Paul McGowan writes:
One of my readers asked a very legitimate question: one that is asked on an ongoing basis and it refers to my post about cables. “Help me here. I do believe a roadblock to a broader appreciation of our hobby is the perception that the high-end audio industry is lubricated with snake oil. Cables are often mentioned.
I read an editorial awhile back in, I think, Stereophile that speculated that if PT Barnum were come back to earth it would likely be as an audio cable salesman.
My own strategy for immunization again snake oil is to insist at a bare minimum that there should be a SCIENTIFICALLY PLAUSIBLE explanation for why an audio product could offer superior performance. If I see audio cables with arrows in the connector for directionality, I run. Maybe I’m naive, but it seems all I should care about is low values of R, C, and L across the audio band. If any of these aren’t low, that cable might sound different. I get that. But I’ve got to think any well-made audio cable will have low values for R, C, and L.
So here’s where I need help: what physics could be responsible for the dramatic differences you and others observe?”
Well, certainly that’s the $64,000 question isn’t it? And, as an engineer, it frankly offends me that if we use a cable with proper values of L, R and C (and I’d add shielding and decent connectors to that) that it wouldn’t just work the way we expect – and in large part it does – but if we make an A/B of two cables with similar characteristics they sound quite different. And yes, they sound different turned one way or the other and to add insult to injury, the signal is AC! This means it is traveling back and forth through the wire so it shouldn’t matter. But it does. And I don’t know why.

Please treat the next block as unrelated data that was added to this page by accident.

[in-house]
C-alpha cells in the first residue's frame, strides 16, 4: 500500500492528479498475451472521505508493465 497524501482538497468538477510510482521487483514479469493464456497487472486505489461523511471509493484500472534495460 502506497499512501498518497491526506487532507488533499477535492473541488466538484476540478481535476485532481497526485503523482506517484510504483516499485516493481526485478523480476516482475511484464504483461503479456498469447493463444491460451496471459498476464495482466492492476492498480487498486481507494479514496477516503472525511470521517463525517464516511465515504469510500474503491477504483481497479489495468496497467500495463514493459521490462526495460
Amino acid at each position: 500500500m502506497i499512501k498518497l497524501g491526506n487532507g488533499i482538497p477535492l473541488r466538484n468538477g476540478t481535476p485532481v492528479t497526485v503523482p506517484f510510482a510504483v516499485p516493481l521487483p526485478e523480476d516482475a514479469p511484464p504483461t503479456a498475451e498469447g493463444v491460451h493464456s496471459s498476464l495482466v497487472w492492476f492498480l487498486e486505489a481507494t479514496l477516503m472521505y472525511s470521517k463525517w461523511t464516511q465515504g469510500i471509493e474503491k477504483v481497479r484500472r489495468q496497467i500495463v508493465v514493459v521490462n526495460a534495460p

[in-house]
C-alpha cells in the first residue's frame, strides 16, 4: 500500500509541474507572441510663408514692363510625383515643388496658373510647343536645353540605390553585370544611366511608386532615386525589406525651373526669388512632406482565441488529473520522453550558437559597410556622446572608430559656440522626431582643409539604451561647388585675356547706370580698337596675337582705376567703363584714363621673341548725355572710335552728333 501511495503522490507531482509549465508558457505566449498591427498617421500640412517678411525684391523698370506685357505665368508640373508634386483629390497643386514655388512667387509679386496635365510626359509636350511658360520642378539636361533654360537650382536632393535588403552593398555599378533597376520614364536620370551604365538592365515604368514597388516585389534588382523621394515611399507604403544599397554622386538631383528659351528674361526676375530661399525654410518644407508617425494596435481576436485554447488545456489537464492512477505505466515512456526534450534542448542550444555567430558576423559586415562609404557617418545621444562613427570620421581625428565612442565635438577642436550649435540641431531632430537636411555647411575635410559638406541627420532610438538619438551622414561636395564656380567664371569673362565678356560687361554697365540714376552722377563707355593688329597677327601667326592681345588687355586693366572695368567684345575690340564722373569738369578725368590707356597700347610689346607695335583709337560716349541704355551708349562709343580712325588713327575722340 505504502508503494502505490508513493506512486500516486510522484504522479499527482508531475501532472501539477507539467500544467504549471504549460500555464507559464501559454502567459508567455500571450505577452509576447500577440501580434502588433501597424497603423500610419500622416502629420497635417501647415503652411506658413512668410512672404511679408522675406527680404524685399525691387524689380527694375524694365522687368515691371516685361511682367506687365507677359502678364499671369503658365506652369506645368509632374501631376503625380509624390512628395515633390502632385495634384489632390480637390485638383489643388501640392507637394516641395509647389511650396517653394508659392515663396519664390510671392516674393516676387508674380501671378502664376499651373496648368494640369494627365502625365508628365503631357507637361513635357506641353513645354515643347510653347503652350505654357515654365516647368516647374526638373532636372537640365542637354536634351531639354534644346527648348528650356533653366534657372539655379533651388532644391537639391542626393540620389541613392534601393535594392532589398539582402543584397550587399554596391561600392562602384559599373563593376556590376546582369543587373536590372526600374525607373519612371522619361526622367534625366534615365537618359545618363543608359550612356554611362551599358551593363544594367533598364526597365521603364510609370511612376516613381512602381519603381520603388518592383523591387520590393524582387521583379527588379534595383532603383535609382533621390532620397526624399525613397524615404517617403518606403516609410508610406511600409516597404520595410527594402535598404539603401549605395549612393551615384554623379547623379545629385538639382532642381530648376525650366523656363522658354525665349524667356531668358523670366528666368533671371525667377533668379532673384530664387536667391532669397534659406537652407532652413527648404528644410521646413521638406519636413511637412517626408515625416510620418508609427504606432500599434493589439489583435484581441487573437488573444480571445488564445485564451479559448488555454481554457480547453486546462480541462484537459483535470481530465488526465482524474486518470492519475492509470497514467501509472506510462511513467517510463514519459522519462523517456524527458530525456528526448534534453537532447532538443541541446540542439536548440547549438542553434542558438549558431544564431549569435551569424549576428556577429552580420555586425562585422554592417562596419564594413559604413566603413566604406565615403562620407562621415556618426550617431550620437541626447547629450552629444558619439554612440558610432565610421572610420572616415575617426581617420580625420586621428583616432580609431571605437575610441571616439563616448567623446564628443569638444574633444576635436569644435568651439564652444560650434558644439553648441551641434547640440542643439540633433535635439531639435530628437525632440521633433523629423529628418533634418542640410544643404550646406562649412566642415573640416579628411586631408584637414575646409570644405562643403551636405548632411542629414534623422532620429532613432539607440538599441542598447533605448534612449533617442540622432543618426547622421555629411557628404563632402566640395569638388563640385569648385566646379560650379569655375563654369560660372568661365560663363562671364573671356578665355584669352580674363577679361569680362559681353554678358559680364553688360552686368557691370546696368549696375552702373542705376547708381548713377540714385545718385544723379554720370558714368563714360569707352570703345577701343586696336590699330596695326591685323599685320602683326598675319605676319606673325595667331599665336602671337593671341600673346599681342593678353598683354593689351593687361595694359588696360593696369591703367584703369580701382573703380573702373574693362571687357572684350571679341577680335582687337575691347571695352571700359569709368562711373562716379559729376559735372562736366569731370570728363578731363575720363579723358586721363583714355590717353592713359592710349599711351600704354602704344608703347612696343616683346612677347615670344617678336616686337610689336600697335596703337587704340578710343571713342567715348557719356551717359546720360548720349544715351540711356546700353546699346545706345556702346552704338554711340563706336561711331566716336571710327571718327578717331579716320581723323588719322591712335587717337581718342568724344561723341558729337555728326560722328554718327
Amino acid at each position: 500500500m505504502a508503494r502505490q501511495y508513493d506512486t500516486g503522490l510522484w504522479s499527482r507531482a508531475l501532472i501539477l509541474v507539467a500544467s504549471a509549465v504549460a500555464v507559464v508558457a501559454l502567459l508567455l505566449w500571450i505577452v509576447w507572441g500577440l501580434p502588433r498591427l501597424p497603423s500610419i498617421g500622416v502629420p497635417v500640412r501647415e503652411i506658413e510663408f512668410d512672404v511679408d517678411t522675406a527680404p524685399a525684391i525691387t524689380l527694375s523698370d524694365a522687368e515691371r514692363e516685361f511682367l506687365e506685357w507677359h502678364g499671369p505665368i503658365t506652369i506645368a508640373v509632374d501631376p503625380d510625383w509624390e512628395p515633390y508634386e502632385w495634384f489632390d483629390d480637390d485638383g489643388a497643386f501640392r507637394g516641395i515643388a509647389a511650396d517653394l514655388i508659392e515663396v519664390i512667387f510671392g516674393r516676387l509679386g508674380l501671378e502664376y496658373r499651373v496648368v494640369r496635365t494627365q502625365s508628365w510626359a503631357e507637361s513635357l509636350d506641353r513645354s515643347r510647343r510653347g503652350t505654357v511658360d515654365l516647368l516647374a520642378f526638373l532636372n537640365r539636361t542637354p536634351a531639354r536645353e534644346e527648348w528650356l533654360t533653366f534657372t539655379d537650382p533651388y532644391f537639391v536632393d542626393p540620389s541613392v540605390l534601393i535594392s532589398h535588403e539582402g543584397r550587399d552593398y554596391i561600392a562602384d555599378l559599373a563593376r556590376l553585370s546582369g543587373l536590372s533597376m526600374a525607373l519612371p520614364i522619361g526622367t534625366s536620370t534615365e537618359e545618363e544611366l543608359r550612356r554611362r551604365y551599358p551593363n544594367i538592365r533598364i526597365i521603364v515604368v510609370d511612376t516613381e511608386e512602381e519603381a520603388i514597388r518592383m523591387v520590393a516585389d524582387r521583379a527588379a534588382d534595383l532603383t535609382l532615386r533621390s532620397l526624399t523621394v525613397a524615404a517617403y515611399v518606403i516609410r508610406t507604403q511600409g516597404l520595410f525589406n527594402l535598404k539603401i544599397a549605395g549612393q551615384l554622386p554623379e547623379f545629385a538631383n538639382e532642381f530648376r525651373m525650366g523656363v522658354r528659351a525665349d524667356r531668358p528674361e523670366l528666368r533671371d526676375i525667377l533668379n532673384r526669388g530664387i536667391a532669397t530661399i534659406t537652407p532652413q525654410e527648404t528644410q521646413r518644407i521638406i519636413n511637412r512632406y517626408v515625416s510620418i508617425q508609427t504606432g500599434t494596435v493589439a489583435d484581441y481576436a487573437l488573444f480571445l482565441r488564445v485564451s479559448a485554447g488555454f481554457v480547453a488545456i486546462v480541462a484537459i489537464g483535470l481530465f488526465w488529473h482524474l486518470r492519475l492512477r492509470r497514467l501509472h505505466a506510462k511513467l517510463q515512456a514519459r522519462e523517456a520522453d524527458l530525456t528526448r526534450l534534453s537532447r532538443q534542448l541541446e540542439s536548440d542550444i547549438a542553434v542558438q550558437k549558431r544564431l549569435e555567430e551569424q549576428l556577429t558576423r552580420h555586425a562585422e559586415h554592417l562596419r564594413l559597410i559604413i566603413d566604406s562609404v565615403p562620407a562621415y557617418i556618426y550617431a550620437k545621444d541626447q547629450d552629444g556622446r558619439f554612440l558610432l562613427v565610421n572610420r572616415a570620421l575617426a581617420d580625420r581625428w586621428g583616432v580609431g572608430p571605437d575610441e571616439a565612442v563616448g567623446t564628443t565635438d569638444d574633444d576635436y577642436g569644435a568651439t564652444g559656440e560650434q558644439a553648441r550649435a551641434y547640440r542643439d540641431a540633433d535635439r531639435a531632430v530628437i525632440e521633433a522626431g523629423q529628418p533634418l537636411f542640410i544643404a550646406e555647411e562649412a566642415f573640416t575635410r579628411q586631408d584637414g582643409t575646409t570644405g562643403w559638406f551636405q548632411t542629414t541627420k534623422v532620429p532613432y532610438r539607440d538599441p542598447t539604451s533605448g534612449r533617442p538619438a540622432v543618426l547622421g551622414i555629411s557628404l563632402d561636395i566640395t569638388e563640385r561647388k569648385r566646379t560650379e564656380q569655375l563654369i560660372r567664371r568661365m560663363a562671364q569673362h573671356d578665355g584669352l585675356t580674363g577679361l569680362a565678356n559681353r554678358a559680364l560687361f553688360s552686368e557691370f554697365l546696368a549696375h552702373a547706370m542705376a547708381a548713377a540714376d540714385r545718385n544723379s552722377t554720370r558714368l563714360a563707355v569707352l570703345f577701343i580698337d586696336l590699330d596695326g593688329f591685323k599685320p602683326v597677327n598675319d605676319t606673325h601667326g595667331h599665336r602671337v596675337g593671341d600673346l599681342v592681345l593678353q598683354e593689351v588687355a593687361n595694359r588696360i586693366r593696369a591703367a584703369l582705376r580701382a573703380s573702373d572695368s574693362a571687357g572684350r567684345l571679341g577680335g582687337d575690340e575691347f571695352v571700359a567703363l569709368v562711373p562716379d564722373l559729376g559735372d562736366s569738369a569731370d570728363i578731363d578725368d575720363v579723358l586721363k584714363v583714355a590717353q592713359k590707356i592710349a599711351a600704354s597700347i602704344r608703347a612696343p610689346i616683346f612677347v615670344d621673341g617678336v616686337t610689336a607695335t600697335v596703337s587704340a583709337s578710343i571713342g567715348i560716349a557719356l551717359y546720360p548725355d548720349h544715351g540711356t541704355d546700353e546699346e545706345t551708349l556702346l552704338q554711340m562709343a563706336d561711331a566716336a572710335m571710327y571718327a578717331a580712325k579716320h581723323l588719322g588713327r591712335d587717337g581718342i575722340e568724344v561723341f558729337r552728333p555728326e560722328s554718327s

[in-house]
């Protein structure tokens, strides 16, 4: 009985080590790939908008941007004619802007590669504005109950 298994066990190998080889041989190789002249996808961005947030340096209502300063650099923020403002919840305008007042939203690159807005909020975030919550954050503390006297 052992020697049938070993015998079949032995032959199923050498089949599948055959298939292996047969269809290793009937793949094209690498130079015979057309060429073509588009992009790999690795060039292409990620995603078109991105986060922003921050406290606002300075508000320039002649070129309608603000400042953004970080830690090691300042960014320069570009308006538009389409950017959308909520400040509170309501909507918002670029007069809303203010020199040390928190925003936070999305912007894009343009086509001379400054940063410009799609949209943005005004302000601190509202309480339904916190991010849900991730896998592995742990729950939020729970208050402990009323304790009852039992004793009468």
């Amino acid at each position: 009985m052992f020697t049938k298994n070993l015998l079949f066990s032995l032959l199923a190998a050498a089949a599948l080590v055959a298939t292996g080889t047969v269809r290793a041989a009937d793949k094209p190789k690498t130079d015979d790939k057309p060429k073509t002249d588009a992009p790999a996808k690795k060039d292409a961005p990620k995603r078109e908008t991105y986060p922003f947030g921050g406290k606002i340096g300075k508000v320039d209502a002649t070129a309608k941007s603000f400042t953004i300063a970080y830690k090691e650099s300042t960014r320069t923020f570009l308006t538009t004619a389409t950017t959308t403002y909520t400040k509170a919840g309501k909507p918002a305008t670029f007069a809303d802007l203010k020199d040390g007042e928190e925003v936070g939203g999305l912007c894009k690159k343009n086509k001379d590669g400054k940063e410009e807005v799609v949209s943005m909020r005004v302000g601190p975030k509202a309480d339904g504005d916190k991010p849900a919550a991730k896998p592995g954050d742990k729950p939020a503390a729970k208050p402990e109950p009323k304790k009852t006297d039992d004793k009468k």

In my case it was a blind test, since I had forgotten I even made the change. I went into the listening session with a mental picture of exactly what the system “should” sound like – and my only hope was that nothing had changed. Things changed dramatically – fortunately for the better – but in a reference system, it’s important to know just what has changed if it does and I couldn’t rest until I figured it out. The cables between the turntable and the phono preamplifier were the only changes. Going back and forth proved that to me quickly.
What exotic test equipment do I use? Just my own personal reference system in my head.
If you’ve read this series for any time you’ll know that the method I (and others) use to “measure” and reference the sound is based on memory. It takes a lot of time and I spend literally weeks listening to many, many known reference CD’s, vinyl and stored music on the system to get an image in my head of what to expect, how it sounds and how I react to it. Any student of human behavior will verify that this is something we all do in one way or another – children memorize the sounds and patterns of their parents as well as their environments and can instantly tell when even the smallest sound has changed – I do the same at home. I unconsciously memorize the sound of every stinking detail in my home from the sound of the water running through the pipes when a toilet flushes to when the sprinklers are on – it doesn’t take me too long to recognize a change in the pitch, the pressure, the length and related events that should cause these to take place. I am not unusual, we all do it. Amazing how many people know something’s amiss with their cars, their environments, etc. all based on sensory memory.